Picture Thoughts: This is my actual favorite of all the pictures. Call it nostalgia for snow, call it a fondness for small-chain burger joints, but I want to read whatever story could happen at the Lotaburger. Don't let me down!
Lolaburger. That sound you hear is my silicon heart breaking just a little.
I hear Jay's Diner has staff so rad it's unholy. (RIP, Jay.)
too'," Pham says, and I die inside.
Is this a gang of Elvis impersonators? Is that what I am seeing here?
Oh God, it is.
ELVES IMPERSONATORS. I hate Pham Nuwen so much.
The song titles are just killing me in a way that rides the line between good and bad. Well done? I guess?
You know, if he'd left off the last bit and trusted me to spot the Elf/Elvis thing--which I drat well did--the ending and indeed the whole story would be better, since Earl's last spoken line reads too much like a punchline.
This is so goofy and stupid and yet kind of fun that I can't call for Pham's demise, but he's running a serious risk of being the weakest Elvis in the herd. The subprompt is subtle enough that I'm not convinced it's intentionally present--save in the sense that the story resolves, but really now?
* ******************** *******************
apophenium, "In Lieu of Getting Out"
Picture Thoughts: I thought for ten seconds about calling this out as too blurry to be a picture of anything, but that glimpse of a store(?) and streetlight(?) through rain is appealing to me. I want to see something cool done with it, though. A vague or halfhearted relationship to the picture would be especially displeasing.
This title isn't borrowed from Sitting Here's Week 333 effort, is it? I should hope not.
Mmm. Aliens. Potentially interesting and potentially disastrous.
apophenium's playing around with phrases, and some of them work okay: "His hangover was the word ‘regret,’" "transferred his body into." It's not that easy to come up with an unusual phrase that's easy to follow.
This therapy session is allowing him to exposit about Kelvin's psyche in a believable way, but I'd rather more were shown and less were told.
While I like the UFO support group, it barely goes anywhere and then the story's over. Too-easy acceptance and optimism are another Theme of the week. Kelvin's freedom from obsession is achieved in two words from a stranger, it seems, and though it's possible that could actually happen, it's awfully narratively convenient. In fact, that conclusion is so weak that it might edge out the Elvises. We'll see.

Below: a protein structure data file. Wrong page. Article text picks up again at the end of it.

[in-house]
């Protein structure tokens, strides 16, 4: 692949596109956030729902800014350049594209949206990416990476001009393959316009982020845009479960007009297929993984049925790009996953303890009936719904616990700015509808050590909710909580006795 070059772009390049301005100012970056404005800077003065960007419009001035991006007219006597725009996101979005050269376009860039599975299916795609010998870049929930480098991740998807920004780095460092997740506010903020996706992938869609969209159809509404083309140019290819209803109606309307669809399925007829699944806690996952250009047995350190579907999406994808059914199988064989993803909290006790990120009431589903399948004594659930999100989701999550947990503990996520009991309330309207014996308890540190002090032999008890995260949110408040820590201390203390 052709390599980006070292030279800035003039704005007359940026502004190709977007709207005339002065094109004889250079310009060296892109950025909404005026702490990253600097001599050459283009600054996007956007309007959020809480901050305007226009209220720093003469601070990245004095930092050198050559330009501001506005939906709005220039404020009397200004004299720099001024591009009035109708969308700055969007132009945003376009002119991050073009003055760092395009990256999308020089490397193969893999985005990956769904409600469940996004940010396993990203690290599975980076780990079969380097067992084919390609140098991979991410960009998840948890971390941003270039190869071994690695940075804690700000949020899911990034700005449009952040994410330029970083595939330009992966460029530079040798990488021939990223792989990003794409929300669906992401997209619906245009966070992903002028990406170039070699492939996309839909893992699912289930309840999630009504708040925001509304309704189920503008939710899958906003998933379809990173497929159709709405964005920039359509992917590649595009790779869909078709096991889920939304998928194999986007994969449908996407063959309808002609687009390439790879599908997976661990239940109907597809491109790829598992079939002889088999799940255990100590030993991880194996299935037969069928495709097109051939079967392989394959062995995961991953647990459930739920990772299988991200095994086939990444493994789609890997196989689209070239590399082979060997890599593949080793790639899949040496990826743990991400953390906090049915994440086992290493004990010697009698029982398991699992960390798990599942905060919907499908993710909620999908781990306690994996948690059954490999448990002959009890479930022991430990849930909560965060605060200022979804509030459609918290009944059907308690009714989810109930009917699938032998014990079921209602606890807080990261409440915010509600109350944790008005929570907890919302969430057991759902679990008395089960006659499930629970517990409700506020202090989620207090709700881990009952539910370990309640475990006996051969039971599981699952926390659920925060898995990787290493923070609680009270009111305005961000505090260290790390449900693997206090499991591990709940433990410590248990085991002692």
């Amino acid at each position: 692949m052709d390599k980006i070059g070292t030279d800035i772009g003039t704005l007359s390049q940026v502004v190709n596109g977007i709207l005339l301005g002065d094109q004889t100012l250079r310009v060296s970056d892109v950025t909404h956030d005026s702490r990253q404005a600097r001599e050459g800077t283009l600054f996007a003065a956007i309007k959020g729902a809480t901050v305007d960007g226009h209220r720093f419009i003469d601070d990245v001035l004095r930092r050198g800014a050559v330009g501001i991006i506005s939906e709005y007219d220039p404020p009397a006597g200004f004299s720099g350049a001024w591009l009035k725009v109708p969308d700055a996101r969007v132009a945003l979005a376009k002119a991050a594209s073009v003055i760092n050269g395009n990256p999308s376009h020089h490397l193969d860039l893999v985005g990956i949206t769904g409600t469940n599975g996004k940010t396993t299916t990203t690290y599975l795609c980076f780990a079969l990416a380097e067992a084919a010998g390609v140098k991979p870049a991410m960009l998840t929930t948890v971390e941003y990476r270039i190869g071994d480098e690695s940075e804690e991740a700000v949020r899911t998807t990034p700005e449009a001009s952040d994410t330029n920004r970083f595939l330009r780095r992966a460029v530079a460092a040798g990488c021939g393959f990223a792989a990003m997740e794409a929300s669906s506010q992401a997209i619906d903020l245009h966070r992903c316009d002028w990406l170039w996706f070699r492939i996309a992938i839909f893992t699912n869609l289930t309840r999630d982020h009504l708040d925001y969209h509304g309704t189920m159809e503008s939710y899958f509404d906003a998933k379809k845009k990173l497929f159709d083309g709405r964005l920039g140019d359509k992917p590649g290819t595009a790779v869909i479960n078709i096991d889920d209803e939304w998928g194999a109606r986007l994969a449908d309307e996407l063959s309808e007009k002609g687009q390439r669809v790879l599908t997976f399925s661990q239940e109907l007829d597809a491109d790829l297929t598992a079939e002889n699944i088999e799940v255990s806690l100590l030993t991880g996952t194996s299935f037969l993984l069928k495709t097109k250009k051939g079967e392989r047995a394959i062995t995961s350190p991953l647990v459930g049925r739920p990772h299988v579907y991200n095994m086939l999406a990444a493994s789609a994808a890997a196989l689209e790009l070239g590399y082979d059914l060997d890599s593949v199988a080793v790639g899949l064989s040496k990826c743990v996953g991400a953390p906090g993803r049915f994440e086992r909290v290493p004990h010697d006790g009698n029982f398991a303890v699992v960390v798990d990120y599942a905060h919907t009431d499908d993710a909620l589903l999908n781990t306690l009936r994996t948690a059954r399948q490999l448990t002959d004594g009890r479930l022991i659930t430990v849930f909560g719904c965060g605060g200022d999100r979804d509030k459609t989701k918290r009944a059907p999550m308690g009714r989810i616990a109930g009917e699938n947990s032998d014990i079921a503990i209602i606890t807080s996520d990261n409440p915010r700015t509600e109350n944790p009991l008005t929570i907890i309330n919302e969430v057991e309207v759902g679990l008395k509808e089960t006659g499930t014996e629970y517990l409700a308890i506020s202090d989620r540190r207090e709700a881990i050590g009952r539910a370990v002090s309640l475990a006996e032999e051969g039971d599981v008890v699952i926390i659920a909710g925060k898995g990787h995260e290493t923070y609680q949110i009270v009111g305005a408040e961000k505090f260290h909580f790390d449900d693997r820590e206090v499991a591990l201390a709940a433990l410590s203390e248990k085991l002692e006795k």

I will say that by making the focus Kelvin and his problems rather than the aliens, apophenium avoided disaster: there are some abduction tropes present, I suppose, but this isn't a same-old-same-old UFO story.
* ******************** *******************
QuoProQuid, "A Natural Selection"
Picture Thoughts: Anyone should be able to do something with rhinos stacked like Jenga blocks, but will it be good? The photo is unusual enough to lead to magic or to a tortured attempt at magic. It probably won't lead to J.C. Penney, to my eternal sorrow.
At first I thought this man was extremely self-centered to think comedians were laughing at him, but now I get that he's a celebrity. I'd rather read about a famous man than one with delusions of persecution; we're off to a good start.
What the eff does "corncob" even mean?
QPQ's capitalization could use some work.
Oh, so Francis is still extremely self-centered. I wish the late-night hosts had been wrong about him, although I imagine that would be difficult to balance with the rhino-poaching business.
"You don’t get to fun of me!" Oh, yes I do!
Are rifles that easy to fire? Did he have his finger on the trigger? Why?
The corncob thing goes unexplained. Alas, I may have my loss vote here. I liked reading this more than I did Exmond's, it holds together better than Thranguy's, there isn't an Elvis in sight, but Francis is a one-dimensional rear end and his ending hits me as improbable. "Self-centered corncob gets what he deserves, the short story" would be much more interesting if it involved a literal corncob.
* ******************** *******************
Antivehicular, "Swimming and Sinking"
Picture Thoughts: This photo has "omen of horrible death" scrawled on the back next to the date, and I don't know whether I hope Antivehicular goes that route or not. It would be a shame to waste a good murder site. On the other hand, anything dark has to be to some extent expected.
Uh-oh. There's no better portent of death to come than "X figured it was probably safe," other than buzzards. Also: swimming in purple-grey fizz? Egads.
Lay, not laid. I'll give AV a reluctant pass on "ok" in this context.
Okay, really? Swimming in sticky, staining liquid of that color? Really? Someone somewhere might want to do this, but Andi's so aware of the nastiness that I'm finding her willingness hard to believe.
She opened her eyes in it? These girls have cell phones. They have television. They have things to do that won't get their eyes eaten out by soda worms.
All right, so it's magic. I'm afraid AV held that card too close to her chest for too long. I'd bet I was meant to twig earlier that this was something other than industrial waste, but I didn't, so I've spent a few hundred words with my skin crawling.